Laura Morin May 7, 2021 Dot to Dot
It has been a long while since I last wrote. I really miss it when I cant put my thoughts to paper (or keys... as it is). Last week I was teaching a bunch of kids aged 4-8 about the importance of mindfulness. This is a class which I teach every week. If you have never taught little kids before, it is much like trying to herd cats. The mindfulness class is one hour and for one hour I need about ten to twenty different activities as their attention span is so fleeting. Last week I had prepared a very exciting lesson using vinegar and baking soda to demonstrate how, when your mind is racing, it is like bubbles in the jar. I LOVED my new experiment and the kids were mildly amused for thirty seconds. I taught them to put their hand on their belly and breathe down the "bubbles of anxiety in their minds". Naturally as the acetic acid reacted completely with the sodium bicarbonate, the bubbles settled. Seemed like a compelling lesson? But, as with the others, it was... on to the next lesson!
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The event is inspiring creativity in the classroom worldwide: many teachers are reading Reynolds book aloud to their class, while some have been giving out certificates and dot candy as prizes. Elementary teacher Melissa Black is having her fourth graders use Pointillism (working with primary and secondary colors) and tiny dots to make paintings. She had her younger students start their artwork by gluing a paper dot of any size and color onto a piece of paper and learning to use the dot as a part of a bigger picture. Music teacher Judy Holloway is "Making Music with Dots" in her classes. She planned to use the notion of "sound dots" to relay basic lessons about rhythmic and melodic dictation while making the lessons fun and easy for her young students. "Third graders made colorful rhythmic patters and second grade wrote Do Re Mi on staff paper," Holloway wrote. "First grade will take colored markers and respond to music that is staccato (dots!) and legato by drawing designs on the whiteboard." Other teachers are having their students dot the equator and prime meridian on a map while they learn about latitude, longitude and other map skills. Some math teachers are using brightly colored dots in their lessons on arrays. In the computer lab, students are using Paint for Windows to discover where their dot takes them. Teachers are also sharing their plans with other teachers on the web; some are using Skype in the classroom and others are posting their ideas to the International Dot Day Facebook page.
Keep in mind that the level of difficulty of the subject is appropriate for their age and their skill level. This can be difficult when you are working with a number of children of differing ages or when youre working with your own children and they are of multiple skill levels. Please remember never to use competitive words such as wrong, right best and ensure you praise, praise, praise. Even when drawing the same subject, each childs interpretation will ensure a unique piece of artwork every time. After all, how can they be compared, just as De Vinci cant be compared to Monet? If you notice that your child is taking a real interest in art and drawing you may want to get them enrolled in classes so that they can enhance their skills and embrace that aspect of their world. Children who are also experiencing difficulty mastering fine motor skills or displaying poor concentration skills will greatly benefit from these drawing lessons, just be patient. Providing they are not too distracting for the other students and are enjoying their drawing, keep encouraging them and praising them. In the end this will reap wonderful rewards both for the child and the teacher.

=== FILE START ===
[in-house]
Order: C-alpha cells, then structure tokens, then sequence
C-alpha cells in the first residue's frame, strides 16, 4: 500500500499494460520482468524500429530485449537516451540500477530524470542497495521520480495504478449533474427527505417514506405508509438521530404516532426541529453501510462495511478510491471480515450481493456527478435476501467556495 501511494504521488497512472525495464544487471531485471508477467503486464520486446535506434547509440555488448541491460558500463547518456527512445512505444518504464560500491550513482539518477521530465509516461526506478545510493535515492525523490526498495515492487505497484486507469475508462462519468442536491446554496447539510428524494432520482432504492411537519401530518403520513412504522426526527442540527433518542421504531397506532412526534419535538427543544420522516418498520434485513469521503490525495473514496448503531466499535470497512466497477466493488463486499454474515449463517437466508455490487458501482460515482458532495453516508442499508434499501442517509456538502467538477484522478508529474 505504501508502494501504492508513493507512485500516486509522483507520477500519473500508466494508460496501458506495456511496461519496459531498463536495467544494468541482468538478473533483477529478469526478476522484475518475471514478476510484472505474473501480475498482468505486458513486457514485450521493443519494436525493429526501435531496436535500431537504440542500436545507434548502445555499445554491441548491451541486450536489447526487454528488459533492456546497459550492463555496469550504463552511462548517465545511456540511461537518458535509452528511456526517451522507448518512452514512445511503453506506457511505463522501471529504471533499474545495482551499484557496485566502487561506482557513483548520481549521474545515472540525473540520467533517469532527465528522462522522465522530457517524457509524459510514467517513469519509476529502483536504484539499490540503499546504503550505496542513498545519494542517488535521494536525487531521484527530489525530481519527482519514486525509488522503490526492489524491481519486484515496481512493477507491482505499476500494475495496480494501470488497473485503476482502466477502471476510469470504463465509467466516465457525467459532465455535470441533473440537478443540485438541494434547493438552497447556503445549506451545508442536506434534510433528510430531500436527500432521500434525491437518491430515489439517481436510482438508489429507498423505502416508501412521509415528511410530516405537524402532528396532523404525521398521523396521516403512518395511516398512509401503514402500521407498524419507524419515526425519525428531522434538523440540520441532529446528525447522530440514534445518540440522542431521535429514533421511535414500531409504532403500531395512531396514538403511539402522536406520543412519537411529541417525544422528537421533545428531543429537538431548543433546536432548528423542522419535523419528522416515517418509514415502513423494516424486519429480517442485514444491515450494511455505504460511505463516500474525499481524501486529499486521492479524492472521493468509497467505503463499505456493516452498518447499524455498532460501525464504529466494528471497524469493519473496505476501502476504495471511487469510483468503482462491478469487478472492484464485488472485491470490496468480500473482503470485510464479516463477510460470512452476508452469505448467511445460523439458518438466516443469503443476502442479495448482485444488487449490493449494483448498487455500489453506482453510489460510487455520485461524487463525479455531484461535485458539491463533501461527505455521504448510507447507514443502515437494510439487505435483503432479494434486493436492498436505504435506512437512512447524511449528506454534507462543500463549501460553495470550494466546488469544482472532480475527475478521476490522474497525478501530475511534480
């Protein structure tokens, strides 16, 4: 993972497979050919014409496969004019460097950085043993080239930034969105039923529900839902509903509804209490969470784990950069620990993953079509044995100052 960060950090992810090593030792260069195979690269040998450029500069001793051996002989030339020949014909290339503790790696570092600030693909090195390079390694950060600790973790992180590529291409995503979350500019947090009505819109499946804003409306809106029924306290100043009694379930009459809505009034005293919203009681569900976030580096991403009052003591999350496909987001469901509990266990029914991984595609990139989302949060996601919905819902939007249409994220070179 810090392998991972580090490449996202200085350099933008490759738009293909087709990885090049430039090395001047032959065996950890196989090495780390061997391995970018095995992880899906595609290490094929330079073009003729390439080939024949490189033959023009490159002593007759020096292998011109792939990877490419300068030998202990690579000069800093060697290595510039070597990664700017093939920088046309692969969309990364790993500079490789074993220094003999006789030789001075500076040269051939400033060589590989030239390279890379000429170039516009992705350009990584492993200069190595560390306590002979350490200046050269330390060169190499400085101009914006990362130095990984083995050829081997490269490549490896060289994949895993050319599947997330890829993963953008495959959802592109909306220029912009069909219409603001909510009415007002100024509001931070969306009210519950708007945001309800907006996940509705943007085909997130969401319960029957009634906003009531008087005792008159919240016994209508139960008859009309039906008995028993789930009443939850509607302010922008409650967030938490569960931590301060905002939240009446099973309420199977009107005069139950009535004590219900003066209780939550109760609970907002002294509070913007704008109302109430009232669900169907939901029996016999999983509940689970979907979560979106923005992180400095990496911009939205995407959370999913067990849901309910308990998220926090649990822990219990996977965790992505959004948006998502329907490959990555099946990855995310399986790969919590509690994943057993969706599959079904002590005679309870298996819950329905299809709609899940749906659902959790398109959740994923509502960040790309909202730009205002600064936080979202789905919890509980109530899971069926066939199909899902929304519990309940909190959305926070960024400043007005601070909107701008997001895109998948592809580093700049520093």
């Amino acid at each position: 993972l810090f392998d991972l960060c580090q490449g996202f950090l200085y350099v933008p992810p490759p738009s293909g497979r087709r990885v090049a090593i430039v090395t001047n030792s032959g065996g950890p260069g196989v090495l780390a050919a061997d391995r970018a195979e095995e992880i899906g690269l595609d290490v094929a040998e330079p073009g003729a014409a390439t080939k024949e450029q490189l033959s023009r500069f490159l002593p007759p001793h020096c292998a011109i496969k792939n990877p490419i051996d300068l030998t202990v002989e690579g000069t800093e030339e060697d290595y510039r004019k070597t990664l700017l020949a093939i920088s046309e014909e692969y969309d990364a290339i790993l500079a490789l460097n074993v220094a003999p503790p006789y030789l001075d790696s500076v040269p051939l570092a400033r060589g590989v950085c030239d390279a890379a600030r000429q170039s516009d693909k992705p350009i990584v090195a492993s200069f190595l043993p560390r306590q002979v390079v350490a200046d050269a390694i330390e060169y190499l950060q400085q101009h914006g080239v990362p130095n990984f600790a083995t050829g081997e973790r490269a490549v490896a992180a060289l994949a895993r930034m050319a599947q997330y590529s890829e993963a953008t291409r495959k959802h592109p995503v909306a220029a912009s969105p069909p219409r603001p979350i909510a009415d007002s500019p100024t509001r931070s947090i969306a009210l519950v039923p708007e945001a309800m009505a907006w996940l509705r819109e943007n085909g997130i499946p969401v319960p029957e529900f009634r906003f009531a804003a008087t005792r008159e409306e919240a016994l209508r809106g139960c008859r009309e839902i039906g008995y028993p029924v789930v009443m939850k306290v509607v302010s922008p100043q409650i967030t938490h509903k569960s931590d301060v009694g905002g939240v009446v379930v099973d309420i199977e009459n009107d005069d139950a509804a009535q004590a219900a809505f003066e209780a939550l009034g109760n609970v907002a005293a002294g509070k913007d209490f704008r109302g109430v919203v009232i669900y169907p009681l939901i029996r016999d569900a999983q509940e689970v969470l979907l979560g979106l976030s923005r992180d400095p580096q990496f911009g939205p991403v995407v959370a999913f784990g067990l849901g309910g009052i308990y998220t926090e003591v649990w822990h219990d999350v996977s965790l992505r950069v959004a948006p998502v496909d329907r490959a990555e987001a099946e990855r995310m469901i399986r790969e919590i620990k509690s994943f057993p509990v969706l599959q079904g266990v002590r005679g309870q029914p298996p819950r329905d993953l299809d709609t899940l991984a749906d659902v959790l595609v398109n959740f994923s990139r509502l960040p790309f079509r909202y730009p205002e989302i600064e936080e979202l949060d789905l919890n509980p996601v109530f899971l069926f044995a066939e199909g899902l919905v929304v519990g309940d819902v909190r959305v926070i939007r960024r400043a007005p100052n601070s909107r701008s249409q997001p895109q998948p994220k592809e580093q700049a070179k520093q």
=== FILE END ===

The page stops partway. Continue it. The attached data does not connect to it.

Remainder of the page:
The festival got off to a mild start with a set by Milk Maid over at Zoo that gently rocked the crowd into a frenzy and lead nicely into a half hour show over at the HMV Ritz from Bastille that had a fantastic turnout for so early in the day and revved things up a notch - getting everyone in the mood for more. More soon came thanks to the wonderful Lucy Rose, whos warm and fuzzy acoustics proved to be a huge hit. Her new single Lines could well be the song that takes her closer to mainstream success, but at this point it would probably be a good idea to catch her while she is at her hottest. Things were already starting to kick off elsewhere with The Dunwells and Jake Bugg at Zoo, Eyes on Film and Last Dinosaur at Joshua Brooks, The Night and Hyde & Beast at The Deaf Institute and all manner of shenanigans across the three stages over at the fantastic new Sound Control - a former guitar shop that has fast become one of the most interesting venues in the city.
Are you a parent interested in helping your child build on their drawing talent? You may have even been surfing the net looking for step-by-step projects they will enjoy. Once you find a project, then what? How do you present that information for your child to draw? YouTube offers many great drawing ideas with step-by-step instructions. Once you have found an artist that offers an instructional drawing video that you find fun and easy, do the project first yourself. Once you have your head around the basic principles, then you can prepare to pass this lesson on to your children. Show the children the completed project first. Next, take your students through each step of the lesson. You draw each element of shape, or line, first and have the children copy what you do. Take your time to ensure every child has completed each instruction before moving on. With very young children you may need to take them through each step with dot-to-dot. This way they will not feel discouraged at not meeting the level of the older students work.